From the “New Materialism” perspective it is no longer the creative human being that is the focus of the world view; now objects and structures are taking on decisive meaning. What role is played by the digital in art? How does it form art?

Frequently the digital plays a role merely as a production medium. The American artist Trevor Paglen, for example, is presently drawing tremendous attention to himself with his digital photographs of secret surveillance satellites and military facilities. In my view, however, the structure of his oeuvre is classical-modernist. The digitality is merely on the surface.
Trevor Paglen, Picure against picture, installation view, 2012; Trevor Paglen, Picure against picture, installation view, 2012; | © Wilfried Petzi My concern is less with the production medium than with the production paradigm: To what extent is the digital structure in which capitalism reproduces itself – after a fashion – necessarily also adopted within art?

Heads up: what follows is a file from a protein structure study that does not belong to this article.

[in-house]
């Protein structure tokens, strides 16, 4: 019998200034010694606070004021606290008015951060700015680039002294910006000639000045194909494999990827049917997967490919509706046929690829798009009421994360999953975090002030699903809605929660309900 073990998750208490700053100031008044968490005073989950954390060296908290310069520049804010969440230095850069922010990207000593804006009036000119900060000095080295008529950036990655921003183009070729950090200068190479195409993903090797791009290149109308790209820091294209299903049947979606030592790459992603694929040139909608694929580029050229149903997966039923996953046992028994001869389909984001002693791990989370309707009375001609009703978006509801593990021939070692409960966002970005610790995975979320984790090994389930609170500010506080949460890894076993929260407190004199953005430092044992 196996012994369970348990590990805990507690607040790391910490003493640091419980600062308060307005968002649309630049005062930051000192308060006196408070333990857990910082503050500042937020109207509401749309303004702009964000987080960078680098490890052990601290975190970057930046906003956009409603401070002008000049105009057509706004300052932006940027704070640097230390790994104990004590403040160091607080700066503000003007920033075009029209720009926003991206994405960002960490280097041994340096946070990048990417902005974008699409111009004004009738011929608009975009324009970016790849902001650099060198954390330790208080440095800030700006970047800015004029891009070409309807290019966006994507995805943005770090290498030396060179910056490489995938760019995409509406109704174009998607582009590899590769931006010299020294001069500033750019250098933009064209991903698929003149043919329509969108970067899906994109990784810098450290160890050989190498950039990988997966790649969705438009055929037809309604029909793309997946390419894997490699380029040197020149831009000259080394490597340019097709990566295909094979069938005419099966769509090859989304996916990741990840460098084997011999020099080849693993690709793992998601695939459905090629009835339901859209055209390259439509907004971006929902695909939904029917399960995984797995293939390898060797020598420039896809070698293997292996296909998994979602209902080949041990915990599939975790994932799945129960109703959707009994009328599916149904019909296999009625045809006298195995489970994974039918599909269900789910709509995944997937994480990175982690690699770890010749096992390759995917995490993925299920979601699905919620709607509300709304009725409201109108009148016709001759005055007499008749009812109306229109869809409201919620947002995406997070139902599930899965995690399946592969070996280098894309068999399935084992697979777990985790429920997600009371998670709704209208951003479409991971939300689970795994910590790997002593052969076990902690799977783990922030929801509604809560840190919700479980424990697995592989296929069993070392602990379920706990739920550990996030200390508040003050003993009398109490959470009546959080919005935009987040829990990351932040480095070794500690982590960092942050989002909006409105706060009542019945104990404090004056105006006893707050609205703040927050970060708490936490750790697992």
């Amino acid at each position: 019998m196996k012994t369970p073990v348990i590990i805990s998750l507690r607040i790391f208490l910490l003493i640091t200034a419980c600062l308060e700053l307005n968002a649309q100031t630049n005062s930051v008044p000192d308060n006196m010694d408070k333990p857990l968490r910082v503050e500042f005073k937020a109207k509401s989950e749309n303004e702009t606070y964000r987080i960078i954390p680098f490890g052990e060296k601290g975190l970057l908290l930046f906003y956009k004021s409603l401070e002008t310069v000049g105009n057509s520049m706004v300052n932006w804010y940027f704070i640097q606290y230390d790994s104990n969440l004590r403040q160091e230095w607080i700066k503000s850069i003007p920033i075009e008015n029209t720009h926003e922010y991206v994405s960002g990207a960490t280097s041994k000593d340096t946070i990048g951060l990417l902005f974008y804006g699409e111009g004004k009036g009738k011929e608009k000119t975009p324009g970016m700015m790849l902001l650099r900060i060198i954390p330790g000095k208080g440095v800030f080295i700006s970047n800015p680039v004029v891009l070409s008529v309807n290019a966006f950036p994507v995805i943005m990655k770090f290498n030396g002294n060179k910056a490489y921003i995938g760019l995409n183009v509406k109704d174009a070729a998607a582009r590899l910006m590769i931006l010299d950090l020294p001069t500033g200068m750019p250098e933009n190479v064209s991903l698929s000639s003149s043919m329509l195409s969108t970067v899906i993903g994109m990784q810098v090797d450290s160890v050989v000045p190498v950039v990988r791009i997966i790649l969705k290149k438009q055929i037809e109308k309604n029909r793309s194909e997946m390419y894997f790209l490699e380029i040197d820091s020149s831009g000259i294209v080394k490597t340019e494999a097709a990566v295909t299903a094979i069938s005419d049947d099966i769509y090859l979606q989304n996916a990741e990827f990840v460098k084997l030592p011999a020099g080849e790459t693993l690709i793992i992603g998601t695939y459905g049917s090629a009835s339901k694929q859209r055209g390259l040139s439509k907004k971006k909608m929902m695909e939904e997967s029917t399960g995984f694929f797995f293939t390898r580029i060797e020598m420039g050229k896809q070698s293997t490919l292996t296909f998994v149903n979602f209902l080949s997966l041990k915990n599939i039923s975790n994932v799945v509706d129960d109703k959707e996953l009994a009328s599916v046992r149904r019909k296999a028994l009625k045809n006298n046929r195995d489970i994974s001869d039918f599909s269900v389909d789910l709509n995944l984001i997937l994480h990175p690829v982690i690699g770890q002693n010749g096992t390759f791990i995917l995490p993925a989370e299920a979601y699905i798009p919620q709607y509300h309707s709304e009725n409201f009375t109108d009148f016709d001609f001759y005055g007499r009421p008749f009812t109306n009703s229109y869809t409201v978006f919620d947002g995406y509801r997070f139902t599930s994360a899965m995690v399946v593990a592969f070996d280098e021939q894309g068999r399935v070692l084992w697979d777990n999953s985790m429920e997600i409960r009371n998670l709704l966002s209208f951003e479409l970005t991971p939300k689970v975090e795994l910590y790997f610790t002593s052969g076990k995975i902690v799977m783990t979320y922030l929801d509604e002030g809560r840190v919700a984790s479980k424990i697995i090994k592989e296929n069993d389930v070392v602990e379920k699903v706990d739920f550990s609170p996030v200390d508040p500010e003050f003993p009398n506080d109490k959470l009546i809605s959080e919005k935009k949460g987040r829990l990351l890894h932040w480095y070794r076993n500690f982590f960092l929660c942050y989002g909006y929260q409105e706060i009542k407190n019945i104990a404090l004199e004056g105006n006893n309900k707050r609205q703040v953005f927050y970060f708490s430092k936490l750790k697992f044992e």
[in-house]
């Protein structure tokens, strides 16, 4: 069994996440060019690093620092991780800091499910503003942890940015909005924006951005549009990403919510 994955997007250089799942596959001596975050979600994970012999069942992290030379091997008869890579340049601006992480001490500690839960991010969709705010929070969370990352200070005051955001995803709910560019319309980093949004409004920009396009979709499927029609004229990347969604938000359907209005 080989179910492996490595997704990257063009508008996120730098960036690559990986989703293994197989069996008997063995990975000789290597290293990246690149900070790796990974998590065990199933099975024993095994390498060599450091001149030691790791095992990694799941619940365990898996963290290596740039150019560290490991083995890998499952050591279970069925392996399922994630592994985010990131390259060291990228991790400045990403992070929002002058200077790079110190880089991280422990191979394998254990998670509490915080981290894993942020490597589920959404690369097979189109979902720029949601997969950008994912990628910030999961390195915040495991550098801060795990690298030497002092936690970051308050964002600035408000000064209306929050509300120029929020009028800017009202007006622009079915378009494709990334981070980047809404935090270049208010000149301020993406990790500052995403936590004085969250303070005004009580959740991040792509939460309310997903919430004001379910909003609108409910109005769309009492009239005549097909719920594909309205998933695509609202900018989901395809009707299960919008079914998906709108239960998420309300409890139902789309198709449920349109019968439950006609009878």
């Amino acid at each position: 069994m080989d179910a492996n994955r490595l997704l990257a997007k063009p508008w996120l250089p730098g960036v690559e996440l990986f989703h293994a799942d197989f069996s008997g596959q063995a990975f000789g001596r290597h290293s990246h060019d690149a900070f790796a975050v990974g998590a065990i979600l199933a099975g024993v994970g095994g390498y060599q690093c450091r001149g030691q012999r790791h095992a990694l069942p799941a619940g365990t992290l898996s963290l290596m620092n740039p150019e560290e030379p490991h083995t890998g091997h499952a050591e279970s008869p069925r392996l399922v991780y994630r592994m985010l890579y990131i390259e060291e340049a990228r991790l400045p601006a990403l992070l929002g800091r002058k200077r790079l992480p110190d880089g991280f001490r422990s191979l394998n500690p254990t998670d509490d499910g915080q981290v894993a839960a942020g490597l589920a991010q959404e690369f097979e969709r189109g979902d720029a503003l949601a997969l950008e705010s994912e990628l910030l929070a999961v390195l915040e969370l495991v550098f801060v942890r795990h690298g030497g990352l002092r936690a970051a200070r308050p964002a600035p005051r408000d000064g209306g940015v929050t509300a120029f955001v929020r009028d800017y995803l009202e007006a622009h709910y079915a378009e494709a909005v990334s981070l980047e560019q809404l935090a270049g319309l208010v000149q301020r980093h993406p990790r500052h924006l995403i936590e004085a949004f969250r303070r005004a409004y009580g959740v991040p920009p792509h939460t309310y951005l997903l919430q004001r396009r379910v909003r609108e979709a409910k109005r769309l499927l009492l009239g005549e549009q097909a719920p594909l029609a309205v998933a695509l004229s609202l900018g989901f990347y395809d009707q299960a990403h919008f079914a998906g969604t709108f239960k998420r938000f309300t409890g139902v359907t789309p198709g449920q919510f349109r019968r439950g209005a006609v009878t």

Paper and Presentation

Can you give me an example?

In the area of photography, we could cite the more recent works by Wolfgang Tillmans. In Tillmans’s work, the presentation form, the paper and the various reproduction forms are always foreground aspects. The work changes with the subject – and in my opinion has more to do with digitality than Trevor Paglen’s approach.

 Harald Popp, Untitled, 2013; Harald Popp, Untitled, 2013; | © Harald Popp The working manner of the Hamburg photographer Harald Popp is even more to the point here – based, as it is, on the relationship between digital and analog perception and materiality.